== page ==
A trust is a legal agreement that specifies how the assets placed under the trust will be managed. The charitable remainder trust is an attractive method to achieve a variety of goals while providing income for life and knowing that after your lifetime, the property remaining in the trust will be used by Citizens Utility Board as you specified. There are two types of charitable remainder trusts - the unitrust and annuity trust.

Unitrust: income fluctuates annually with the fair market value of the trust.

For example, Mr. Edwards irrevocably transfers $100,000 to create a charitable remainder unitrust that will provide him with life income payments. The trust agreement provides that he will receive 6 percent of the fair market value of the assets each year. The first year he receives $6,000 (100,000 x 6%). One year later the trust assets are valued at $120,000, so he is paid $7,200 ($120,000 x 6%). If the trust assets are worth $110,000 at the beginning of the next year, he will receive $6,600 ($110,000 x 6%). And so on each year. If trust income exceeds the stated payout percentage, the excess is added to the unitrust assets and reinvested.

Annuity Trust: income payments are fixed and determined when the gift is made.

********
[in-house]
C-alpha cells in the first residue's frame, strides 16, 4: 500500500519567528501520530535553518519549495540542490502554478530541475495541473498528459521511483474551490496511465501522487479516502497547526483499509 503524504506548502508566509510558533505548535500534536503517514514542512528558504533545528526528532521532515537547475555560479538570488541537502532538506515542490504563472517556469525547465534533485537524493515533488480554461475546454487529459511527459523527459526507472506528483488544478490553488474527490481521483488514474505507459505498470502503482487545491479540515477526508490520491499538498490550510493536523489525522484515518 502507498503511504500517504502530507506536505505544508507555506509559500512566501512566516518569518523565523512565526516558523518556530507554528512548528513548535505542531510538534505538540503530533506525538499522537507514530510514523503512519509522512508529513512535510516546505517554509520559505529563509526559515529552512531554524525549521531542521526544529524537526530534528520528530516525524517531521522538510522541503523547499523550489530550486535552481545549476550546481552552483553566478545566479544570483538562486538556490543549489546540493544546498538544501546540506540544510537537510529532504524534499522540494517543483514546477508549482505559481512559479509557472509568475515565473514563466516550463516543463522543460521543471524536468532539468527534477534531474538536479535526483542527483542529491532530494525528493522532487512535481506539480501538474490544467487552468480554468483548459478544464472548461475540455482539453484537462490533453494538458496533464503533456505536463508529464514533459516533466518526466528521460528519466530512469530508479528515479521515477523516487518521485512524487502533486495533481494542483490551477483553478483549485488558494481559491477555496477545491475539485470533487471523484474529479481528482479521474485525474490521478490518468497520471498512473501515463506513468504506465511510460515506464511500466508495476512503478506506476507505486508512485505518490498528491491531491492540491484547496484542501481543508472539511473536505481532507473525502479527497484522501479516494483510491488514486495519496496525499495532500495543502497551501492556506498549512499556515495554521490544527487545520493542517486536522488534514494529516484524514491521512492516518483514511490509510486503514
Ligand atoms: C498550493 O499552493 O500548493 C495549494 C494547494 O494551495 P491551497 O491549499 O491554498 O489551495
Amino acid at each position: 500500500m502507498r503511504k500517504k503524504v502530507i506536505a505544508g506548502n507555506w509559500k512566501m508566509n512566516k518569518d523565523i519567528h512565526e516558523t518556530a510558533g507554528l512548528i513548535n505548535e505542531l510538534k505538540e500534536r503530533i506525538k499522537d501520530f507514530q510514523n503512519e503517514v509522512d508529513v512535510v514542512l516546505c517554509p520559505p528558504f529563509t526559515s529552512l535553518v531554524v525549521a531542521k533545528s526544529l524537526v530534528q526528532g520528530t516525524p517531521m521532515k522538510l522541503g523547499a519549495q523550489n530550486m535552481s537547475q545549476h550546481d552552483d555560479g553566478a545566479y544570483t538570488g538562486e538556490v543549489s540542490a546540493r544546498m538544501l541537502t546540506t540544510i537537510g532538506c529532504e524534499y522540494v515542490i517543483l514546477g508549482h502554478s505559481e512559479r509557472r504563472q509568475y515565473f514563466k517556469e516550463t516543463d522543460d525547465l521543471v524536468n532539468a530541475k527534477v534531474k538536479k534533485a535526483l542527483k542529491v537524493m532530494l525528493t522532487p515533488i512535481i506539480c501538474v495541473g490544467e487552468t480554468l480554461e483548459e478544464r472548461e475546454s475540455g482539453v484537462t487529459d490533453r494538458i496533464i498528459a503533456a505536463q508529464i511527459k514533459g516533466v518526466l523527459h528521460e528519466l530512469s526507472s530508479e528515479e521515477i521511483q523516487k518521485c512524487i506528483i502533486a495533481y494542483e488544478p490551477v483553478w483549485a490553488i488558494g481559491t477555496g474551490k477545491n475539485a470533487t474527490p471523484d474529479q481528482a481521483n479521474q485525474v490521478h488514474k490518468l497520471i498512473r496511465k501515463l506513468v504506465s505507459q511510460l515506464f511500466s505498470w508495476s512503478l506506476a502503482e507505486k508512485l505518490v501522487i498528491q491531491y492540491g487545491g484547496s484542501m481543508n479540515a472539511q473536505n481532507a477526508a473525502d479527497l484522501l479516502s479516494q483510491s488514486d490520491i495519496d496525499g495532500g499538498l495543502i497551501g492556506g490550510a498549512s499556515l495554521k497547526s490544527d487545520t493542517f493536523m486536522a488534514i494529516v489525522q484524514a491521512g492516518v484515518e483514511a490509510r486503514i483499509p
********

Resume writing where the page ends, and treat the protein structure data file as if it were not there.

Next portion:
For example: Mrs. Edwards irrevocably transfers $100,000 to create a charitable remainder annuity trust that will provide her with life income payments. Included in the trust agreement is the stated payout percentage of 7. She will receive $7,000 annually for her life ($100,000 x 7%). If income earned by the trust exceeds the fixed payment of $7,000, the excess is reinvested.

The many benefits of a Charitable Remainder Trust include:

A Pooled Income Fund is a type of charitable remainder trust that operates somewhat like a mutual fund, wherein your gift to the fund, along with similar gift from others, are invested in a common fund. A pooled income fund gift may be established with an amount as little as $5,000. You will receive income earned by the fund in proportion to the number of shares you have in the fund. Citizens Utility Board may use the remaining principal only after your death (and the death of one surviving beneficiary if one is designated).

For example, Mr. Simon's $10,000 life income gift is invested in our pooled income fund. The fund's net income is 6 percent this year, so he receives $600--his share of the annual earnings. Each year, Mr. Simon's payment will reflect any increase or decrease in the fund's net income.

Note: Currently, pooled income fund gift are unavailable in the states of Arkansas, Connecticut, Florida, Mississippi, Nebraska and Tennessee.

These types of trusts allow you to attain your own personal financial objectives while making a significant gift to Citizens Utility Board. The best type for you depends on your own individual needs.

We make no claims regarding the accuracy of the above information or the tax consequences stemming from your use of it. Please consult with your own tax, legal, or financial planning advisor.